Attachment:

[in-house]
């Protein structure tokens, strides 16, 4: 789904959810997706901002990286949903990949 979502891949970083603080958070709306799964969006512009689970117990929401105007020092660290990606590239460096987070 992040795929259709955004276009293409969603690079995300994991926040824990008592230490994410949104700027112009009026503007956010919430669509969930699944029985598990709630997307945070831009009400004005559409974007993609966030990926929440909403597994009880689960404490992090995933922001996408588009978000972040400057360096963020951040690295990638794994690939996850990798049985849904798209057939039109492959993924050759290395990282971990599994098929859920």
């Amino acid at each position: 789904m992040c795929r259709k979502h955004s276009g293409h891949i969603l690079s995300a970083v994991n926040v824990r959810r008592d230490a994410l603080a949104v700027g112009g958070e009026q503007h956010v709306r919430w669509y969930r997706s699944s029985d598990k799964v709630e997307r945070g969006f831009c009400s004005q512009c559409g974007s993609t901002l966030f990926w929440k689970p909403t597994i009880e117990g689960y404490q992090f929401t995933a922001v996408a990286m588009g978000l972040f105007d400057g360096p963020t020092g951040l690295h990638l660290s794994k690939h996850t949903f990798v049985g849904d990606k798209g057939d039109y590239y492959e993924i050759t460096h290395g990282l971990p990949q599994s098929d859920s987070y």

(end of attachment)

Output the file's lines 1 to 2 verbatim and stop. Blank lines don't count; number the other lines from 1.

[in-house]
């Protein structure tokens, strides 16, 4: 789904959810997706901002990286949903990949 979502891949970083603080958070709306799964969006512009689970117990929401105007020092660290990606590239460096987070 992040795929259709955004276009293409969603690079995300994991926040824990008592230490994410949104700027112009009026503007956010919430669509969930699944029985598990709630997307945070831009009400004005559409974007993609966030990926929440909403597994009880689960404490992090995933922001996408588009978000972040400057360096963020951040690295990638794994690939996850990798049985849904798209057939039109492959993924050759290395990282971990599994098929859920």